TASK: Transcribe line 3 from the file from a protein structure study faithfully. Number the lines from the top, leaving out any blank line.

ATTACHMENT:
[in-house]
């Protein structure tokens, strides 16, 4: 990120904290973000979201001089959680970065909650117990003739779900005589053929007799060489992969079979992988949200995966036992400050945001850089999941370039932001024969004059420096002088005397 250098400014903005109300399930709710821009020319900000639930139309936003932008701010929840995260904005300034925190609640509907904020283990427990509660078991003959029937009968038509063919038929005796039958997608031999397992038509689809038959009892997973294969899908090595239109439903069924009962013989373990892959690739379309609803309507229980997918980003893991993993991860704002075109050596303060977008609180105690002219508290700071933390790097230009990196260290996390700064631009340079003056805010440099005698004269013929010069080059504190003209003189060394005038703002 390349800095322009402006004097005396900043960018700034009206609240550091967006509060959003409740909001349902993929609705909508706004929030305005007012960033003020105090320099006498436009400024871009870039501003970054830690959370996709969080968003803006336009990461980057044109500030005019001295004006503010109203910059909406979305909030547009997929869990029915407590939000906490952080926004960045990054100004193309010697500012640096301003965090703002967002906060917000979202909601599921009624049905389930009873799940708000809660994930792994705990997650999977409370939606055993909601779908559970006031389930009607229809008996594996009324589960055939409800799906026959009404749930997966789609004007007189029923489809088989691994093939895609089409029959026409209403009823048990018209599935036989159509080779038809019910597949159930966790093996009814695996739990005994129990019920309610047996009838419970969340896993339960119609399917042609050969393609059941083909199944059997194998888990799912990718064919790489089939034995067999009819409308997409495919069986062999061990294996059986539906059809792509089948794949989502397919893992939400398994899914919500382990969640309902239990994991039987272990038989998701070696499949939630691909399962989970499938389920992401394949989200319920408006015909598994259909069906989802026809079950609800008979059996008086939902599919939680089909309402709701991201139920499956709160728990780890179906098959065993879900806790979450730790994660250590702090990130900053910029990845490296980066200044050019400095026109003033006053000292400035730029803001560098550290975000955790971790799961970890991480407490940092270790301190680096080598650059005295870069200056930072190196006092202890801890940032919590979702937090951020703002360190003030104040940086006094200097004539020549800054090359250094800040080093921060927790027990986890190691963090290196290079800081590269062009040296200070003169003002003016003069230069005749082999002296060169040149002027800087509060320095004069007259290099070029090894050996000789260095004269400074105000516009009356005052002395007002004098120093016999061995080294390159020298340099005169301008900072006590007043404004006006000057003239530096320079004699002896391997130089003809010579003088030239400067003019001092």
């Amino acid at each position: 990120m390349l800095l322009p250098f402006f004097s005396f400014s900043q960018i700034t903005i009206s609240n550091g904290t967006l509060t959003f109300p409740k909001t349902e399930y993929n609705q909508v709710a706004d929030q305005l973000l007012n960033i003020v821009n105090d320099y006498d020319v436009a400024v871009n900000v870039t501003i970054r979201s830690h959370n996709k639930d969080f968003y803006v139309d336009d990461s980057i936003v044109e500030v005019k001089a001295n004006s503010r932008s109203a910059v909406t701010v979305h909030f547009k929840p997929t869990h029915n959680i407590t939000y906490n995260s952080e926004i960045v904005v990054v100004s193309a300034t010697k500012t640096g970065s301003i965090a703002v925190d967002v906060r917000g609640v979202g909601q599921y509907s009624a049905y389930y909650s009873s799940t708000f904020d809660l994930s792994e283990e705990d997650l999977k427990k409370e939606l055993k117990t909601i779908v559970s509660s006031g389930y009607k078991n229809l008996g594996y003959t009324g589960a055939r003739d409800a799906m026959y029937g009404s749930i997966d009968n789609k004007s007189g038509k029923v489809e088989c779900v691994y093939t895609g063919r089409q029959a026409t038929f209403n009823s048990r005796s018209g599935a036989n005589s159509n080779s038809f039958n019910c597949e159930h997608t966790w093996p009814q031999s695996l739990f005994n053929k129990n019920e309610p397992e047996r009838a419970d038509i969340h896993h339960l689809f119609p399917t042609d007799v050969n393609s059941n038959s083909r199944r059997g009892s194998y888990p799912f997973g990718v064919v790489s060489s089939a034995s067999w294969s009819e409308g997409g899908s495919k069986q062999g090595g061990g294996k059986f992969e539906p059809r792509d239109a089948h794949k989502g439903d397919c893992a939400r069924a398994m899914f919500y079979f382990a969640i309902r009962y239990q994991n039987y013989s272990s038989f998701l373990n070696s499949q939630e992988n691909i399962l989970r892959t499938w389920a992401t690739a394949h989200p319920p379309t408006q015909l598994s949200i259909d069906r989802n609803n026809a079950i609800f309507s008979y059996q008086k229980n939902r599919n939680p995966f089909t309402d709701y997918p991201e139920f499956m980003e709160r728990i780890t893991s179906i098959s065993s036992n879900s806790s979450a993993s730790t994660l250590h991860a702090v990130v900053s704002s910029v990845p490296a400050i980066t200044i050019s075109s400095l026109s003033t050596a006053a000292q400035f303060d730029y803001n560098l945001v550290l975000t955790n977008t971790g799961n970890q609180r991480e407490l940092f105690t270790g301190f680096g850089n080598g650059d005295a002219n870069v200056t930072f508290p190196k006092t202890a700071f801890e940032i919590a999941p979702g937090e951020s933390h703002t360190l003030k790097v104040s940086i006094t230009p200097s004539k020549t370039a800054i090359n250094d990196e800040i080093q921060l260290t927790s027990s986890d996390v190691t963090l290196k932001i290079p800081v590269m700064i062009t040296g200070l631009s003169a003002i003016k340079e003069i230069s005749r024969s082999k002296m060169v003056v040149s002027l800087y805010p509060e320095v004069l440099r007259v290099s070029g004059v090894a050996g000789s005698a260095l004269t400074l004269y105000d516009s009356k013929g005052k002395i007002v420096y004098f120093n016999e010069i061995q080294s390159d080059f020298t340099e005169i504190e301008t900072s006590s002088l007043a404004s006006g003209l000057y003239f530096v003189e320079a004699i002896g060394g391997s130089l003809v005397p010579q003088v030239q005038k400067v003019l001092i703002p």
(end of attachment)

């Amino acid at each position: 990120m390349l800095l322009p250098f402006f004097s005396f400014s900043q960018i700034t903005i009206s609240n550091g904290t967006l509060t959003f109300p409740k909001t349902e399930y993929n609705q909508v709710a706004d929030q305005l973000l007012n960033i003020v821009n105090d320099y006498d020319v436009a400024v871009n900000v870039t501003i970054r979201s830690h959370n996709k639930d969080f968003y803006v139309d336009d990461s980057i936003v044109e500030v005019k001089a001295n004006s503010r932008s109203a910059v909406t701010v979305h909030f547009k929840p997929t869990h029915n959680i407590t939000y906490n995260s952080e926004i960045v904005v990054v100004s193309a300034t010697k500012t640096g970065s301003i965090a703002v925190d967002v906060r917000g609640v979202g909601q599921y509907s009624a049905y389930y909650s009873s799940t708000f904020d809660l994930s792994e283990e705990d997650l999977k427990k409370e939606l055993k117990t909601i779908v559970s509660s006031g389930y009607k078991n229809l008996g594996y003959t009324g589960a055939r003739d409800a799906m026959y029937g009404s749930i997966d009968n789609k004007s007189g038509k029923v489809e088989c779900v691994y093939t895609g063919r089409q029959a026409t038929f209403n009823s048990r005796s018209g599935a036989n005589s159509n080779s038809f039958n019910c597949e159930h997608t966790w093996p009814q031999s695996l739990f005994n053929k129990n019920e309610p397992e047996r009838a419970d038509i969340h896993h339960l689809f119609p399917t042609d007799v050969n393609s059941n038959s083909r199944r059997g009892s194998y888990p799912f997973g990718v064919v790489s060489s089939a034995s067999w294969s009819e409308g997409g899908s495919k069986q062999g090595g061990g294996k059986f992969e539906p059809r792509d239109a089948h794949k989502g439903d397919c893992a939400r069924a398994m899914f919500y079979f382990a969640i309902r009962y239990q994991n039987y013989s272990s038989f998701l373990n070696s499949q939630e992988n691909i399962l989970r892959t499938w389920a992401t690739a394949h989200p319920p379309t408006q015909l598994s949200i259909d069906r989802n609803n026809a079950i609800f309507s008979y059996q008086k229980n939902r599919n939680p995966f089909t309402d709701y997918p991201e139920f499956m980003e709160r728990i780890t893991s179906i098959s065993s036992n879900s806790s979450a993993s730790t994660l250590h991860a702090v990130v900053s704002s910029v990845p490296a400050i980066t200044i050019s075109s400095l026109s003033t050596a006053a000292q400035f303060d730029y803001n560098l945001v550290l975000t955790n977008t971790g799961n970890q609180r991480e407490l940092f105690t270790g301190f680096g850089n080598g650059d005295a002219n870069v200056t930072f508290p190196k006092t202890a700071f801890e940032i919590a999941p979702g937090e951020s933390h703002t360190l003030k790097v104040s940086i006094t230009p200097s004539k020549t370039a800054i090359n250094d990196e800040i080093q921060l260290t927790s027990s986890d996390v190691t963090l290196k932001i290079p800081v590269m700064i062009t040296g200070l631009s003169a003002i003016k340079e003069i230069s005749r024969s082999k002296m060169v003056v040149s002027l800087y805010p509060e320095v004069l440099r007259v290099s070029g004059v090894a050996g000789s005698a260095l004269t400074l004269y105000d516009s009356k013929g005052k002395i007002v420096y004098f120093n016999e010069i061995q080294s390159d080059f020298t340099e005169i504190e301008t900072s006590s002088l007043a404004s006006g003209l000057y003239f530096v003189e320079a004699i002896g060394g391997s130089l003809v005397p010579q003088v030239q005038k400067v003019l001092i703002p």